Many of you have probably been wondering where things have got to with this investigation. Some of you may have been keeping an eye on Mike Brown's ULA die shot page and would already have noticed many more diagrams and documents appearing on that page over the past few weeks:
Mike Brown has very much taken the lead with this effort. I was in almost daily communication with him for the first three weeks after we received the die shot images back, but I contributed less than 1% to the effort due to not having a lot of time. Luckily for all of us though, Mike Brown has had a lot of free time over the past 6 weeks. I myself have been away overseas on holiday for the past three, and during that time Mike has made significant progress, up to the point where today he has said he is done.
So what does done mean you might ask?
Something I hadn't mentioned up until this point is that Datel also provided me with some verilog files that went some way towards representing what was on the die shot. It contained almost all of the transistors and connections between them, and also many of the logic gates that had been identified through some kind of automated process. I wasn't sure to what degree the second file was complete, in fact Mike at Datel had indicated that they weren't complete. I passed these verilog files over to Mike Brown and he immediately saw these as the best way to derive the full logic of the die shot. So he started writing scripts to analyse and verify the verilog files provided by Datel. He started by writing scripts that took the transistor level verilog and attempted to identify the basic logic gates from those transistors and their connections. We thought that the transistor level file was probably mostly complete. Mike Brown did find a number of missing connections as part of his investigation though and as he went along he kept updating his version of the verilog to include everything he had identified as missing. He reached a point where his scripts were able to verify the logic gates contained in the second of the verilog files provided by Datel, but he very much took things beyond that, up to a point where his scripts identified all of the logic gates and all unused transistors. He then took it to the next level above that, identifying things such as flip flops (of which there were many). And then he started looking at the level above that, identifying counters, sets of data latches, registers, adders, clock dividers, etc.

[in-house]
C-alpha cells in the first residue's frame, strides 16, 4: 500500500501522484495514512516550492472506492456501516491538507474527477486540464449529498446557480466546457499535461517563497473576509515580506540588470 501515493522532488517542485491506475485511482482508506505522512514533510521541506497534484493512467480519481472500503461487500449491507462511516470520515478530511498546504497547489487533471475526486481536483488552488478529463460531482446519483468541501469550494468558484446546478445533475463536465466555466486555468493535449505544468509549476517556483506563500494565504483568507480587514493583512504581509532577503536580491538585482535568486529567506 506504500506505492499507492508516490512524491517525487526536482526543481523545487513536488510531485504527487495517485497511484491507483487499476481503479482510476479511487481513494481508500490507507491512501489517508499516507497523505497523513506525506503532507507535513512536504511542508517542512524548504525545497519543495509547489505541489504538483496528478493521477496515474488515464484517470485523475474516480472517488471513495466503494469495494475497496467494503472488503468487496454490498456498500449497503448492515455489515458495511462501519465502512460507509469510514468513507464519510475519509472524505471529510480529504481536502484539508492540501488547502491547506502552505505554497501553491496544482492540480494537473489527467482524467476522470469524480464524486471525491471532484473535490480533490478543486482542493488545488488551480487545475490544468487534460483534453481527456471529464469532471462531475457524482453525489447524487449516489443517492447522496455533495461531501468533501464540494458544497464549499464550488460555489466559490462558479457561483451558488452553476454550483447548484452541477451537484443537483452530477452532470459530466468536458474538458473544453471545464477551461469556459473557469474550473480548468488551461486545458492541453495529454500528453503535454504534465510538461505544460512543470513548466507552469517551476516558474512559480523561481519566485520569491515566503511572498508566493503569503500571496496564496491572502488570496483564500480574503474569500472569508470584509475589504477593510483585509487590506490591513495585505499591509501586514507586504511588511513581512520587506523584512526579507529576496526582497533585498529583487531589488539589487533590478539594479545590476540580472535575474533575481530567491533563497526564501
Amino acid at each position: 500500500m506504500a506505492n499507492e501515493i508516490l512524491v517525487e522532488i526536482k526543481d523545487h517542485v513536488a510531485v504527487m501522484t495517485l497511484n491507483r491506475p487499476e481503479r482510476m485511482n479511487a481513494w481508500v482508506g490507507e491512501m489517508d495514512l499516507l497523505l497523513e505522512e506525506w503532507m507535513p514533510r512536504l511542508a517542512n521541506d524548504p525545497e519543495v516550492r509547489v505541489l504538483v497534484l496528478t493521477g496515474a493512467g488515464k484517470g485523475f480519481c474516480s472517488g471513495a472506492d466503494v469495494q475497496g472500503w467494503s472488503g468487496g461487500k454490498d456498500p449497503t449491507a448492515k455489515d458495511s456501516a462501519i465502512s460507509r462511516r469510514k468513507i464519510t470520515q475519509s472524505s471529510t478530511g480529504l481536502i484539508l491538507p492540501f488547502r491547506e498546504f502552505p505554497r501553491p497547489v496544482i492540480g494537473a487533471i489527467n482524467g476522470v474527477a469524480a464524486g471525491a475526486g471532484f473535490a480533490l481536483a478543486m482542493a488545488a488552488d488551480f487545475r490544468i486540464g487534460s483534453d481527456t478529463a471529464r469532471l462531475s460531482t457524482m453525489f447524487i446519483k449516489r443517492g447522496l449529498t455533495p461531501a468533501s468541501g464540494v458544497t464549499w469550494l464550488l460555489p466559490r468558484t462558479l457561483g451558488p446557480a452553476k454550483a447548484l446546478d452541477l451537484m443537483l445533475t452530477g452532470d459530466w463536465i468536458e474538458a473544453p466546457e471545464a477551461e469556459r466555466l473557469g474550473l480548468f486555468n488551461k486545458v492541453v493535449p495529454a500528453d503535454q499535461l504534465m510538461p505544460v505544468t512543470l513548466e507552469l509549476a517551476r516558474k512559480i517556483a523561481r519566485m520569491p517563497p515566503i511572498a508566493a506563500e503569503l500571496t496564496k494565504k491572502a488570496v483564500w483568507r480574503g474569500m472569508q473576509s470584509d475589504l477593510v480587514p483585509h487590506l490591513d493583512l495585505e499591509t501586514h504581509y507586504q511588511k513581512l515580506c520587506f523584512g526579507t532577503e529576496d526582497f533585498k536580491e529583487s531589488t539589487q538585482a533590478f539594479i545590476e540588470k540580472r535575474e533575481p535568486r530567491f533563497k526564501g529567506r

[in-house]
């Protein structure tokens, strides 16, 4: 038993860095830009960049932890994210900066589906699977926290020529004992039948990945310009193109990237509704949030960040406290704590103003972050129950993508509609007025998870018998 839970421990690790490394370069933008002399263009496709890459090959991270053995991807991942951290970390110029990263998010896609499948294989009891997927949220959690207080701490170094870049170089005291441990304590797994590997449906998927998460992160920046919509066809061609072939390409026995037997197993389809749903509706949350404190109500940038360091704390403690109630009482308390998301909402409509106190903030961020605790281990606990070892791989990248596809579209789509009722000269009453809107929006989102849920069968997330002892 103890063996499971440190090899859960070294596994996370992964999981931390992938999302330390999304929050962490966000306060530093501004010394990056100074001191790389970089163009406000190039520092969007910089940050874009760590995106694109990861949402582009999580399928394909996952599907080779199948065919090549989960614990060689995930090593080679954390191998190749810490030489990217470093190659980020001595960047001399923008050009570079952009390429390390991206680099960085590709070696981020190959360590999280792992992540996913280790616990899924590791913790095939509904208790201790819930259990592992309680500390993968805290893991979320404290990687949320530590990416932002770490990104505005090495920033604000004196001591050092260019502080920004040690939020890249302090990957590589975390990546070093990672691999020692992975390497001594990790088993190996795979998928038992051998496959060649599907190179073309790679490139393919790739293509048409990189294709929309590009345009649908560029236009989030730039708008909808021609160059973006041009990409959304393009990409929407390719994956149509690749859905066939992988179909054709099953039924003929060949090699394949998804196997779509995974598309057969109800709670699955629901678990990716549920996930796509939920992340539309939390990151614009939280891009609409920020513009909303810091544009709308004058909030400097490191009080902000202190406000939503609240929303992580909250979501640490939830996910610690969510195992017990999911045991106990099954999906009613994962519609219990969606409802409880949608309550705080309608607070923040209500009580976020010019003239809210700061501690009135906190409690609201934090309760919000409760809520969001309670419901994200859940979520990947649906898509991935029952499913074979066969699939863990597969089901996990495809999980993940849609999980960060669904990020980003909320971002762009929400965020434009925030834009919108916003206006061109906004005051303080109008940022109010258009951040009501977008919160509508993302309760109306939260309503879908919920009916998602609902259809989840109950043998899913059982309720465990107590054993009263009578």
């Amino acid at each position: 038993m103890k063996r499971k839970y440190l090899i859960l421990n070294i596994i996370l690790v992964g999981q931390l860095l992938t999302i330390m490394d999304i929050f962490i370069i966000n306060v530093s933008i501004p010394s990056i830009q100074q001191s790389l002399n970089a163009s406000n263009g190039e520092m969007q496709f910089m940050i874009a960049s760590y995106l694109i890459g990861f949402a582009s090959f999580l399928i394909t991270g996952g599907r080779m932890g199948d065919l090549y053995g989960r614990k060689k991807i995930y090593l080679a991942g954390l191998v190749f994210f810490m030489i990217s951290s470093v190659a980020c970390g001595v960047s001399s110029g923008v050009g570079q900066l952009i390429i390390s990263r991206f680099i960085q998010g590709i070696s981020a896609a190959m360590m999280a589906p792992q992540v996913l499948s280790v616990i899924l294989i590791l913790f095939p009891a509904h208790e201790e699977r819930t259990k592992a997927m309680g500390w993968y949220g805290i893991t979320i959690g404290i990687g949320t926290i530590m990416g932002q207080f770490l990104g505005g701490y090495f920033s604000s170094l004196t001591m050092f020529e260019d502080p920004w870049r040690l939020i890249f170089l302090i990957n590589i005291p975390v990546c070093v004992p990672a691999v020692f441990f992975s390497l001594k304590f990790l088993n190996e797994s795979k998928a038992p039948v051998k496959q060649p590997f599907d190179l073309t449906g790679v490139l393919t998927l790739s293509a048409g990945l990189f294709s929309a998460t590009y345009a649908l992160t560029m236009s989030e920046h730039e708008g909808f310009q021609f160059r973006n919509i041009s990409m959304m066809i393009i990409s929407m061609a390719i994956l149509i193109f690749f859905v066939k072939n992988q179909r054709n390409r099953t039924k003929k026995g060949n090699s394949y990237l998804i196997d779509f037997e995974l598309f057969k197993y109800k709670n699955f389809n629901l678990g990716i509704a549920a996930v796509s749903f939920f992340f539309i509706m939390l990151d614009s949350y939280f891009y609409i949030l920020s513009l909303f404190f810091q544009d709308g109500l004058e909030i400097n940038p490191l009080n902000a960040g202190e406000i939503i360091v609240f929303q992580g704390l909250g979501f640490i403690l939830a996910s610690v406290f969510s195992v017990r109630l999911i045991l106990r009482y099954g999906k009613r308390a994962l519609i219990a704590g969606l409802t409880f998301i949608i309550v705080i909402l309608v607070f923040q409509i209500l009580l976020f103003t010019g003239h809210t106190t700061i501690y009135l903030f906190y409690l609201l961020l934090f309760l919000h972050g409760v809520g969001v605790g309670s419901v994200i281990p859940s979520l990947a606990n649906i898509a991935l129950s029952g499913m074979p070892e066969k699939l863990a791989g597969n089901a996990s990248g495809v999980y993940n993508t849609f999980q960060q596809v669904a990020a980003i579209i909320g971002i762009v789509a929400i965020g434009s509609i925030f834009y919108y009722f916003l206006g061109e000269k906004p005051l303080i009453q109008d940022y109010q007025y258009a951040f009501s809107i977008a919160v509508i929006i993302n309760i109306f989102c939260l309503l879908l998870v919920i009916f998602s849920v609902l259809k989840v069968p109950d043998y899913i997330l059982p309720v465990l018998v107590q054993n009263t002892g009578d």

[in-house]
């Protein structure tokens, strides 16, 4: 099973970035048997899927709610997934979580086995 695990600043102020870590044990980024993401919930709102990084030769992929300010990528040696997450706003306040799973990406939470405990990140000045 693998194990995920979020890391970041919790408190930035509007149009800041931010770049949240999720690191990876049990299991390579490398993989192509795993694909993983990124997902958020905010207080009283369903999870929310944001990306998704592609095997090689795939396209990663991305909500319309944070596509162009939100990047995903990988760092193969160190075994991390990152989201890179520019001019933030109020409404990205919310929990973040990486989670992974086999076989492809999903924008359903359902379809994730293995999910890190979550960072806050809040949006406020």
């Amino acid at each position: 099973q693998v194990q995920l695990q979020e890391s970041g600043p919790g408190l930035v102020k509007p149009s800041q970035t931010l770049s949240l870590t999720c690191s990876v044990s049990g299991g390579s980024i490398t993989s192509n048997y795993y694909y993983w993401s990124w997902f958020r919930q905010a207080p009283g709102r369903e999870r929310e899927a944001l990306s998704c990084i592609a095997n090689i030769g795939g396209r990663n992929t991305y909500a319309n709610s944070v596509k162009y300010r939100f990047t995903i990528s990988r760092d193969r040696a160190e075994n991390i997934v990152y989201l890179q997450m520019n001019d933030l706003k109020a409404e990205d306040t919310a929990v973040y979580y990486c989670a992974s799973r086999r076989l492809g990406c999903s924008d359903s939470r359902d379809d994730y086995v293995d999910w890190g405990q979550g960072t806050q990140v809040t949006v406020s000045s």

I had mentioned to Mike that I'd used a tool called Logisim in the past to simulate purely digital circuits like this. I'd said that I might try to write something to convert his verilog files into a Logisim circuit, and then I went on holiday. Now that I'm back, I've discovered that Mike has already done it. He took the full Oric ULA circuit that he'd worked out from analysing the verilog and set about creating the circuit in Logisim and he reached a point with the simulation where it is fully working as expected. This is a great validation and verification of the circuits that he has produced from the die shot. You'll find those Logisim files also on his website.
Mike has documented this journey of discovery in a document that he has released on his website today:
http://oric.signal11.org.uk/files/pub/u ... Schems.pdf
I think you'll all find it a great read and we encourage you to have a read through and report back here with any feedback that you have. I'm sure you'll all be interested in the hidden feature that was discovered.